By the time of the 1860 census, Joseph’s mother is gone, and he and Lavina had a 5-year-old daughter, named Nancy after his mother, but there is still no sign that Joseph ever had a son. Joseph is not found in any census after 1860.

This leaves Hiram as the only known son of John who might fit as the father of Samuel and William Hiram. We know from the DNA testing that their father must be descended from John, and we have seen that neither Caleb nor Joseph appeared to be their father, so let us see how the records can help us understand the DNA implication that John’s son Hiram is the father of these these boys.

3.     Hiram

1850 Mortality Schedule, Izard Co., AR
Hiram Langston, Izard County, age 42, died in March 1850 of winter fever; born KY.

Hiram’s age at the time of death and his place of birth are consistent with records referenced in T. J. Harper’s article showing that Hiram’s father John lived in Kentucky in the period when Hiram was born, just a few years after John and Nancy married there in 1804.

Since Hiram died in March of 1850, too soon to be enumerated in the 1850 census, he is listed only in the 1830 and 1840 censuses.

1830 Census, Izard Co., AR Hiram Langston
1 male, 1 female 20-30 [b. 1800-1810]
1 male under 5 [b. 1825-1830]

1840 Census, Izard Co., AR Hyram Langston
1 male, 1 female 30-40 [b. 1800-1810]
1 male 10-15 [b. 1825-1830]
1 male, 1 female 5-10 [b. 1830-1835]
1 female under 5 [b. 1835-1840]

Hiram was in the proper age range to be the father of Samuel, Daniel, and William Hiram. When he passed away in March of 1850, Samuel and Daniel would have been teenagers, and William Hiram would have been a little boy.

While the ages here don’t fit exactly for Samuel to be Hiram’s son, he’s very close, and well within the range of variability shown in later census records of the people being considered. Review of all of the records relating to Samuel, Daniel, and William Hiram shows that exactitude is rare. And if we test the hypothesis that Samuel, Daniel, and William Hiram are sons of Hiram, we can find much more support than the 1830 and 1840 censuses.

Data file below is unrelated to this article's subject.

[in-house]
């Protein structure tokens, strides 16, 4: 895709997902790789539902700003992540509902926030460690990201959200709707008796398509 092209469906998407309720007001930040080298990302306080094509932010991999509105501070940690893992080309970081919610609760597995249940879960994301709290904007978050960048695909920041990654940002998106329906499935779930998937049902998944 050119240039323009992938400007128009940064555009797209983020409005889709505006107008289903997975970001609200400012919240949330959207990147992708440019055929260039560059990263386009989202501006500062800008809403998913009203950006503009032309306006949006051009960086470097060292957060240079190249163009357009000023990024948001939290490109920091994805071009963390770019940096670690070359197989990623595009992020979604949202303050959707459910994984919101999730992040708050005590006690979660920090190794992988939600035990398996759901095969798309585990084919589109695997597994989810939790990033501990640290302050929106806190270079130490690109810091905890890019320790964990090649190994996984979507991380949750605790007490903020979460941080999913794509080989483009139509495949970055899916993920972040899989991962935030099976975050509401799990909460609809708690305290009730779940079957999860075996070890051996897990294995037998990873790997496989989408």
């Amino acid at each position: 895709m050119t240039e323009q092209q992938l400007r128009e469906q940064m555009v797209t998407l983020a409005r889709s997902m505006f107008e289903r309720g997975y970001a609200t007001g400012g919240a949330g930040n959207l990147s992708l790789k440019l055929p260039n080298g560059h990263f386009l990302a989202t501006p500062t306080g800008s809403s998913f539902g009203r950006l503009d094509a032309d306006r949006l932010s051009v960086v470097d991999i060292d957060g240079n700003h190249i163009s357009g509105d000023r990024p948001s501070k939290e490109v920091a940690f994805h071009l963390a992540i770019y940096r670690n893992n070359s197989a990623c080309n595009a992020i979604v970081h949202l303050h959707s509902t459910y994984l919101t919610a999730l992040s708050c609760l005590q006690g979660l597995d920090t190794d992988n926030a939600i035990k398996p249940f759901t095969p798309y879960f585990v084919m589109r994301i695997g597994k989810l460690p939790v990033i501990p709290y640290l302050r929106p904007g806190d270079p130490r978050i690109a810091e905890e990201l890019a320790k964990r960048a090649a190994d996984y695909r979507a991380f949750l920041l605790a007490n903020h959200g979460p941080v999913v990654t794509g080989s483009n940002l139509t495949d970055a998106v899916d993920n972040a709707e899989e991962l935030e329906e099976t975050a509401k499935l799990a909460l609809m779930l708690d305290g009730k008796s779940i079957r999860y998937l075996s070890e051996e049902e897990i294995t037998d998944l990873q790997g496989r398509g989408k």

Reconsidering Records in Light of the DNA Evidence

In the 1870 census for Crawford County, Arkansas, Samuel and his brother Daniel were listed on consecutive pages, with William Hiram in between. Long before any DNA testing, this had raised the question whether William Hiram was a brother to Samuel and Daniel. The DNA evidence proves that William Hiram must be a brother to Samuel (and therefore Samuel’s brother Daniel), unless William Hiram was either the son of John or of an unknown son of John, which, if not impossible, has no supporting evidence.

There are a good many inaccuracies in the records relating to these Langstons, but the DNA results have enabled us to focus more carefully on the records which can explain the DNA results. Unless one considers as many records as possible, one could be misled into believing incorrect information that would obscure the the true facts. The DNA results are reliable; information given by often unidentified individuals to census takers, clerks, etc., or remembered by other people, is sometimes not.

Following William Hiram Langston and the Goodrich Family

Kathryn Langston mentioned a newsletter of the Samuel Bennett Langston Family Organization wherein a grandson of William Hiram Langston stated that his family was connected to the Goodriches.5 That led to additional scrutiny of the family listed next door to Samuel and Mary Langston in the 1860 census of Izard County.

1860 Census, Izard Co., AR, Mill Creek Twp., p. 387
402/402 Goodrich, O. B., 56, CT
       Jincey, 48, TN
       Charles, 15, AR
       Nancy, 11, AR
       Mary, 8, AR
       Margarett, 17, AR, idiot
       James, 3, AR
403/403 Langston, Sal N., 26, AR
       Mary A. [Bostick], 23, GA
       William, 6, GA
       Jacob, 5, GA
       Daniel, 2, GA
       Jinsey, 5/12, GA

Once the question is raised, one can’t help noticing that O. B. Goodrich’s wife Jincey has the same name as Samuel and Mary Langston’s baby girl; that the elder Jincey was also in the right age range to be the mother of Samuel and Daniel; that she was born in Tennessee, as Samuel’s mother was; and that she is living right next door to Samuel. Any one of these facts could be mere coincidence, but when the coincidences start stacking up, further investigation is warranted.

Looking for the Goodrich family in the 1850 census, we find the following:

1850 Census, Izard Co., AR, Union Twp., p. 27
392/392 Goodrich, O. B., 47, CT
       Jane, 40, TN
       Jacob, 15, AR [b. c.1835]
       George, 14, AR [b. c.1836]
       William, 12, AR [b. c.1838]
       Hirum, 9, AR [b. c.1841]
       Charles, 5, AR [b. c.1845]
       Elizabeth, 13, AR [b. c.1837]
       Sarah J., 10, AR [b. c.1840]
       Nancy, 3, AR [b. c.1847]

Jincey is a nickname for Jane, and the age is 2 years off, compared to the age for Goodrich’s wife in the 1860 census, so it might be the same person as Samuel’s neighbor in the 1860 census, or it might not.

Additionally, here was a Hiram the approximate age of the Hiram Langston who was Samuel’s and Daniel’s neighbor in Crawford County in 1870. Could Hiram be a stepson of O. B. Goodrich instead of a son?

In the 1870 census, Goodrich has a much younger wife, along with children listed under Goodrich’s surname in the 1870 who are shown in the 1880 census to be his stepchildren instead, the sons of the most recent Mrs. Goodrich by her prior marriage.

1870 Census, Izard Co., AR, Mill Creek Twp., p. 14
92/93  Goodrich, Oliver, 67, CT